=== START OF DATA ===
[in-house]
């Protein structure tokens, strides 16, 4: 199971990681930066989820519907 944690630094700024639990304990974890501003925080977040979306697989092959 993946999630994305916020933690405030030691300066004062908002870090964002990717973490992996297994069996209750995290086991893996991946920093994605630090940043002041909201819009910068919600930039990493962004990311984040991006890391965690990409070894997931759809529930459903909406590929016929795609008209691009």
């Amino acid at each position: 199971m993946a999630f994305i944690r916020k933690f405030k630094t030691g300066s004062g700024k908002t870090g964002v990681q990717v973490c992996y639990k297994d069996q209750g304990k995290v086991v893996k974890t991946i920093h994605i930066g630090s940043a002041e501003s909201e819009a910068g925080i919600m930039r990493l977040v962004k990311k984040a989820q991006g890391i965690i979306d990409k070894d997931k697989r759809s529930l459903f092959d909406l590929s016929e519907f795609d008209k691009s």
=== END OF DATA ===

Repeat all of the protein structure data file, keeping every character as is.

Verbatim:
[in-house]
């Protein structure tokens, strides 16, 4: 199971990681930066989820519907 944690630094700024639990304990974890501003925080977040979306697989092959 993946999630994305916020933690405030030691300066004062908002870090964002990717973490992996297994069996209750995290086991893996991946920093994605630090940043002041909201819009910068919600930039990493962004990311984040991006890391965690990409070894997931759809529930459903909406590929016929795609008209691009």
């Amino acid at each position: 199971m993946a999630f994305i944690r916020k933690f405030k630094t030691g300066s004062g700024k908002t870090g964002v990681q990717v973490c992996y639990k297994d069996q209750g304990k995290v086991v893996k974890t991946i920093h994605i930066g630090s940043a002041e501003s909201e819009a910068g925080i919600m930039r990493l977040v962004k990311k984040a989820q991006g890391i965690i979306d990409k070894d997931k697989r759809s529930l459903f092959d909406l590929s016929e519907f795609d008209k691009s």